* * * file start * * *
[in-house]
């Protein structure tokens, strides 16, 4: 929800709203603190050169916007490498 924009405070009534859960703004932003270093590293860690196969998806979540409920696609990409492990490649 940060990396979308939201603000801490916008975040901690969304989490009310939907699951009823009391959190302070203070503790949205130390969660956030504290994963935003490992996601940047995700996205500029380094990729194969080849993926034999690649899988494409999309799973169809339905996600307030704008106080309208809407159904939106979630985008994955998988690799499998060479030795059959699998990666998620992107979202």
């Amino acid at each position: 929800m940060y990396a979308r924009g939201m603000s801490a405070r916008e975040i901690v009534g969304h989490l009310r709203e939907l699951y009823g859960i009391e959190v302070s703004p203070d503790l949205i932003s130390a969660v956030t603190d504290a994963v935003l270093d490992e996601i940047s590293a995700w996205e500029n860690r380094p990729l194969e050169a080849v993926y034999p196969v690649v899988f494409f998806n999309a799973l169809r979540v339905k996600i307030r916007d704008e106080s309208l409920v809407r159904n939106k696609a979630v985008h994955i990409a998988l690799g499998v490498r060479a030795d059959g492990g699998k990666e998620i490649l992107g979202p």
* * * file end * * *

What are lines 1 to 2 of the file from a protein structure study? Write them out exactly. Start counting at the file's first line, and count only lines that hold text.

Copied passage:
[in-house]
């Protein structure tokens, strides 16, 4: 929800709203603190050169916007490498 924009405070009534859960703004932003270093590293860690196969998806979540409920696609990409492990490649 940060990396979308939201603000801490916008975040901690969304989490009310939907699951009823009391959190302070203070503790949205130390969660956030504290994963935003490992996601940047995700996205500029380094990729194969080849993926034999690649899988494409999309799973169809339905996600307030704008106080309208809407159904939106979630985008994955998988690799499998060479030795059959699998990666998620992107979202």